It's existed in every online community and multi-user service that has ever been studied.Your only real choice here is in how you shape the inequality curve's angle.Worse, there are only 1.6 million postings per day; because some people post multiple times per day, only 0.1% of users post daily.Blogs have even worse participation inequality than is evident in the 90–9–1 rule that characterizes most online communities. Inequalities are also found on Wikipedia, where more than 99% of users are lurkers. Wikipedia's most active 1,000 people — 0.003% of its users — contribute about two-thirds of the site's edits.That kind of connection rate would shatter Hall of Fame records, at least in baseball.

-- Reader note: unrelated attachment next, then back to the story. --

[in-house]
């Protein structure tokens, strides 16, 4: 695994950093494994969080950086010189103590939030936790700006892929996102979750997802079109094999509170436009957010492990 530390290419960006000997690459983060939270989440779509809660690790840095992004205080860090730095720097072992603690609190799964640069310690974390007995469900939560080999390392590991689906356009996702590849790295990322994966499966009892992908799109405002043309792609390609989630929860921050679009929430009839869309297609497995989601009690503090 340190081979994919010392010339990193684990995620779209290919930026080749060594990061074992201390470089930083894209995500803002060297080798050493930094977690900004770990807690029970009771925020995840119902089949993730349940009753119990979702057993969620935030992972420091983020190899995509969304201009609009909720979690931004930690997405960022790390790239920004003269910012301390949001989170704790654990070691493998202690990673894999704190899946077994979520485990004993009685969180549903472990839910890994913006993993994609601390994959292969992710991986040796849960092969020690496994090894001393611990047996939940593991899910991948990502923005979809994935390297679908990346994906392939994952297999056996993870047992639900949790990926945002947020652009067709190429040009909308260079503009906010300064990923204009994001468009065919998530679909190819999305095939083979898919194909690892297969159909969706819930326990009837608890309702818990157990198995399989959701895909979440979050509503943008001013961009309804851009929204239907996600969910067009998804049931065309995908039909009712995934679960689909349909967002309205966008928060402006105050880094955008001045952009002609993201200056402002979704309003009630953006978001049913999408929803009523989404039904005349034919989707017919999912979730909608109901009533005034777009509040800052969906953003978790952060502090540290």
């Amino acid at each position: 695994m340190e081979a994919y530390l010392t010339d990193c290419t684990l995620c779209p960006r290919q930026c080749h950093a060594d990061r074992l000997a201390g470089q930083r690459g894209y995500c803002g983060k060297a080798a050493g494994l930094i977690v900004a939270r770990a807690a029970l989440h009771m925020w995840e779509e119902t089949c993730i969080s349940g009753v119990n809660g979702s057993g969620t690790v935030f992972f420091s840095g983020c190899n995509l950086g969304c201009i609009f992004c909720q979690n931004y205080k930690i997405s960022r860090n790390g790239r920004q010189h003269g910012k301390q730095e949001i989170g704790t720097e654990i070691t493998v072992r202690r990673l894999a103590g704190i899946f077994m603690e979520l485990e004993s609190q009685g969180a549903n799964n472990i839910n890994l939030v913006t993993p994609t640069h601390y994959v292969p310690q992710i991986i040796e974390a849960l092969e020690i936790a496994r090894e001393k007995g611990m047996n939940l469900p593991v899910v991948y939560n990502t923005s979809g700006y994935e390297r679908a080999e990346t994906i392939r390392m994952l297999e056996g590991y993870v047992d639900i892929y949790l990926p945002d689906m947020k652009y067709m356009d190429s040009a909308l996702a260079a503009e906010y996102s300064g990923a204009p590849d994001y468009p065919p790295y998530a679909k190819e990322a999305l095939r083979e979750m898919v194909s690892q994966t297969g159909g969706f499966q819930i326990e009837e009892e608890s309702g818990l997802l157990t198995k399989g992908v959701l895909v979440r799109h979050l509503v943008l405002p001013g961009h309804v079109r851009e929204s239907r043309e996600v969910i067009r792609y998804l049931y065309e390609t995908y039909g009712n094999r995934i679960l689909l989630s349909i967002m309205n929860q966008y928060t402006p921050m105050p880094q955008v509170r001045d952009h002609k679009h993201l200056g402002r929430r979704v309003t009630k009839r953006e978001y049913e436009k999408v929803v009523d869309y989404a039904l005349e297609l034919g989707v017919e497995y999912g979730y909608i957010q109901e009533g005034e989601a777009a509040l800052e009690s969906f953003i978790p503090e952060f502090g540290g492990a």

I even did a TEDx talk explaining how to avoid bad dates and get better first dates online.
On any given user-participation site, you almost always hear from the same 1% of users, who almost certainly differ from the 90% you never hear from.
This can cause trouble for several reasons: (Update 2009) The "Causes" application on Facebook had 25 million users in April 2009, but only 185,000 had given a donation, even though the application offers the ability to give to 179,000 different non-profit organizations.
Even in this “alternative fact” world, I’m always surprised when I’m asked to defend online dating, because it needs no defense.
Yet I’ve written a book about online dating called “I Can’t Believe I’m Buying This Book.” I created e-Cyrano profile writing to help attract higher quality prospects online.
Conversely, the most active 3% of posters contributed 25% of the messages.